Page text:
In 1979, Texas enacted a law130 that outlawed the sale or possession for sale of dildos or artificial vaginas.131 This law did not outlaw purchase or use of them.

In 1981, in Westbrook v. State,132 the Court of Appeals unanimously ruled that an enclosed booth in an adult bookstore was a "public place" and affirmed the public lewdness conviction of Bruce Westbrook for fondling an undercover police officer. It was "public" because Westbrook entered the booth after the officer, thus showing that anyone could come in.133

The Court of Appeals in Texarkana upheld another conviction for sexual activity in a public place in Donoho v. State134 in 1982. Gregory Donoho was dancing with James Roberson in a Gay bar in Dallas when he dropped to his knees and began kissing Roberson’s fully clothed crotch area. Donoho was arrested by undercover police officers in the bar.135 He also argued that state law required "flesh-to-flesh contact" and, since Roberson was clothed, he did not engage in "intercourse" with him.136 The Court rejected the contention with the specious argument that, had that been the intent of the legislature, it would have said so specifically.137 It is difficult, however, to imagine sexual intercourse with clothing. On appeal, the Court of Criminal Appeals, sitting en banc, unanimously reversed.138 After reviewing the history of the Texas sodomy law,139 Judge Sam Houston Clinton wrote that "deviate sexual intercourse" required

either penetration of the mouth by bared genitalia or placing the mouth directly on the genitalia of another human being. [Emphasis is the Court’s].140

In 1982, the Court of Appeals voted 2-1 to overturn a public lewdness conviction in the case of Herring v. State.141 John Herring had allowed one Danny Burks to fondle his genital area and was thus arrested. The Court’s majority, speaking through Justice A. Joe Fish, found that the statute did not contemplate a violation by being fondled, only in fondling, since the law clearly banned the touching of another person.142 The dissenter, Justice Jon Sparling, gave a good deal of information on the homophobia of both himself and the Dallas police. On the evening in question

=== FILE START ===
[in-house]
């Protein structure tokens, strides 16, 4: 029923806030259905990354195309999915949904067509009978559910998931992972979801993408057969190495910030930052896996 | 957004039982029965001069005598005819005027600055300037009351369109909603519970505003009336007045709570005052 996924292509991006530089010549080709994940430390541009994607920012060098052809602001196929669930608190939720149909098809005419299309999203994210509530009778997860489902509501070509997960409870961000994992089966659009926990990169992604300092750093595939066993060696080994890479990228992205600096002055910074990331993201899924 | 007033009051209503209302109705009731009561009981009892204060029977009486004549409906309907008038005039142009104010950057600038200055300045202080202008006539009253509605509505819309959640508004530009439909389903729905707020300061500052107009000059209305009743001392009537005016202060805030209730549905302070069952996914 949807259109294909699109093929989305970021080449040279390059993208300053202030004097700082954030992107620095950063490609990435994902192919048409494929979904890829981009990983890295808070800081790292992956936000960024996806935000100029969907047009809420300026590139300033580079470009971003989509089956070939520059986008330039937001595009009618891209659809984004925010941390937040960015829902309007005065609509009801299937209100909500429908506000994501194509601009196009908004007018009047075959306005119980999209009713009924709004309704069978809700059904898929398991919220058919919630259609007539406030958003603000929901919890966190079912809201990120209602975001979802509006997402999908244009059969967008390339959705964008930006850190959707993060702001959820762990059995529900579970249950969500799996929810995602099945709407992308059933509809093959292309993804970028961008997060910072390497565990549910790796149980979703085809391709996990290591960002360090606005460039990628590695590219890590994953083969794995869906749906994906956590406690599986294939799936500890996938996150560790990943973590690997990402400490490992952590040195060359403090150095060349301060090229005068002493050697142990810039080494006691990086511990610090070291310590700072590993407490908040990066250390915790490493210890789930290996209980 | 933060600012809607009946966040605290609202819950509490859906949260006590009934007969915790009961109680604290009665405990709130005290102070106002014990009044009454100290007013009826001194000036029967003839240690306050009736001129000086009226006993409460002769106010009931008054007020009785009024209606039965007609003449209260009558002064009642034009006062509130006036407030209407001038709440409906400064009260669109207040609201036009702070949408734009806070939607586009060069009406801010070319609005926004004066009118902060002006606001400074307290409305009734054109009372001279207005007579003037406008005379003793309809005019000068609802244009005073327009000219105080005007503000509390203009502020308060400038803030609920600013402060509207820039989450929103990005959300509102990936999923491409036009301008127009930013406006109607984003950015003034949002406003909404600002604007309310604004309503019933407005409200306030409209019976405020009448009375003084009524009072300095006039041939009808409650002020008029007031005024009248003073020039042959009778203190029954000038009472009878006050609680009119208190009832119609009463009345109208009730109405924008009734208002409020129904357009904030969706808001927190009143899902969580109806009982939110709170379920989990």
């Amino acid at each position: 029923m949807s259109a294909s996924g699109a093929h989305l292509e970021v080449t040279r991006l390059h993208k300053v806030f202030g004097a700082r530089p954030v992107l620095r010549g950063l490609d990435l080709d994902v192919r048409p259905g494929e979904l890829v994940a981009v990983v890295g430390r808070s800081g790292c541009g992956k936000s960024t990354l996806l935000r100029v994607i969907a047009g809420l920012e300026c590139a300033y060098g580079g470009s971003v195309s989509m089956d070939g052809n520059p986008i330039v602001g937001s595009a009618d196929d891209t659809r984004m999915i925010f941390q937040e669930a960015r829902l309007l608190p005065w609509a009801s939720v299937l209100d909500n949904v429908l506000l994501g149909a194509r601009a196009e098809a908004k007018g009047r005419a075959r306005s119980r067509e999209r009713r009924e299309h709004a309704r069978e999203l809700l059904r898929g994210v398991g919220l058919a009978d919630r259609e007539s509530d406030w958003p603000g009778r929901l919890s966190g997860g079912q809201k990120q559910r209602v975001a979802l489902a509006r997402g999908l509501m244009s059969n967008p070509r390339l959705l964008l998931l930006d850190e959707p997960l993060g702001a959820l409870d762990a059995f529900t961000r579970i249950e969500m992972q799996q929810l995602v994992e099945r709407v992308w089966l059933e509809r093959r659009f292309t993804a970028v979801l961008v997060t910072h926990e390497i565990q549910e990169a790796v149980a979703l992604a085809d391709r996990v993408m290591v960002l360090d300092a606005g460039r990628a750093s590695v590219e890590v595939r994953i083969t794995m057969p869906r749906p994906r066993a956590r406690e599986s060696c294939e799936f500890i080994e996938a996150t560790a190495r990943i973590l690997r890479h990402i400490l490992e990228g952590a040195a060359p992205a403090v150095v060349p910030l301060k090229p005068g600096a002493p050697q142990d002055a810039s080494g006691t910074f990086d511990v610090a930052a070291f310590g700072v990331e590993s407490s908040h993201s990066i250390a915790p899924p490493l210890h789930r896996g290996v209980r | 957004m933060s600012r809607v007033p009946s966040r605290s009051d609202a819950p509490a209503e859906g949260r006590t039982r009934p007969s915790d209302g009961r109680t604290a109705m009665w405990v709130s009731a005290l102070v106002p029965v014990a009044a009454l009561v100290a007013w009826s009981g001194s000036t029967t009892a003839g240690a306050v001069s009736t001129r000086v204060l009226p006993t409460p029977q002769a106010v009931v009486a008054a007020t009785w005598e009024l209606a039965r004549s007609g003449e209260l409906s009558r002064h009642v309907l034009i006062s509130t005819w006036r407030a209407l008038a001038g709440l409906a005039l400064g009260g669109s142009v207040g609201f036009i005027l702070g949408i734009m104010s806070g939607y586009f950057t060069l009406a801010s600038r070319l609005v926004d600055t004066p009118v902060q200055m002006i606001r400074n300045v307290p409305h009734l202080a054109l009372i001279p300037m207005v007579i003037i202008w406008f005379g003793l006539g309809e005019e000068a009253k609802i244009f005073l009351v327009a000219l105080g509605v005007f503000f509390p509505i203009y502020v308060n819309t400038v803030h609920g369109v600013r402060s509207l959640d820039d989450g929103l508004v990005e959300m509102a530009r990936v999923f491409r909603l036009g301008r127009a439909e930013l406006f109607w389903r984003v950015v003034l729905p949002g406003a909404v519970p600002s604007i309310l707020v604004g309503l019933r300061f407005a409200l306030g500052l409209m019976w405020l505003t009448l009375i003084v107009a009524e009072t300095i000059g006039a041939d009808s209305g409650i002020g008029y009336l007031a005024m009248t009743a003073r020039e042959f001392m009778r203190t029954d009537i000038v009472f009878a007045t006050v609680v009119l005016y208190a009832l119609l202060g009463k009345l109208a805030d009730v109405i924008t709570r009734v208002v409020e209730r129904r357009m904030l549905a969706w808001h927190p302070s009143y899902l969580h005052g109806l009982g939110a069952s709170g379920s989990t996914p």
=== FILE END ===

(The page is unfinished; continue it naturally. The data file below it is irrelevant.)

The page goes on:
several Dallas Police Department officers assigned to vice were working undercover in a "[G]ay" bar located in the 3900 block of Cedar Springs in Dallas County. There were between 150-200 patrons in the bar, mostly men, and there was a dance floor where the men were seen dancing together. Several officers testified to the same series of events. Danny Burks was sitting on a barstool with his legs spread, kissing the appellant "passionately" on the lips. While kissing, appellant was rubbing Danny Burks’ genitals with his hand. They were willing participants in that neither made any movement to avoid the contact.

The first officer then called other officers to observe. They testified that when they arrived, appellant and Danny Burks were then standing at the end of the bar, kissing on the lips and hugging, during which Danny Burks was seen rubbing appellant’s genitals for a moment or two. Both appellant and Danny Burks were arrested shortly thereafter.143

Sparling said that he would hold

the act of appellant in going to a "[G]ay" bar, his act of kissing Danny Burks, his act of rubbing Danny Burk’s [sic] genitals, and his act of spreading his legs to accommodate the "rubbing" are sufficient to prove that the appellant was acting with the intent to "promote" and "encourage" the sexual contact.144 [Emphasis is the court’s].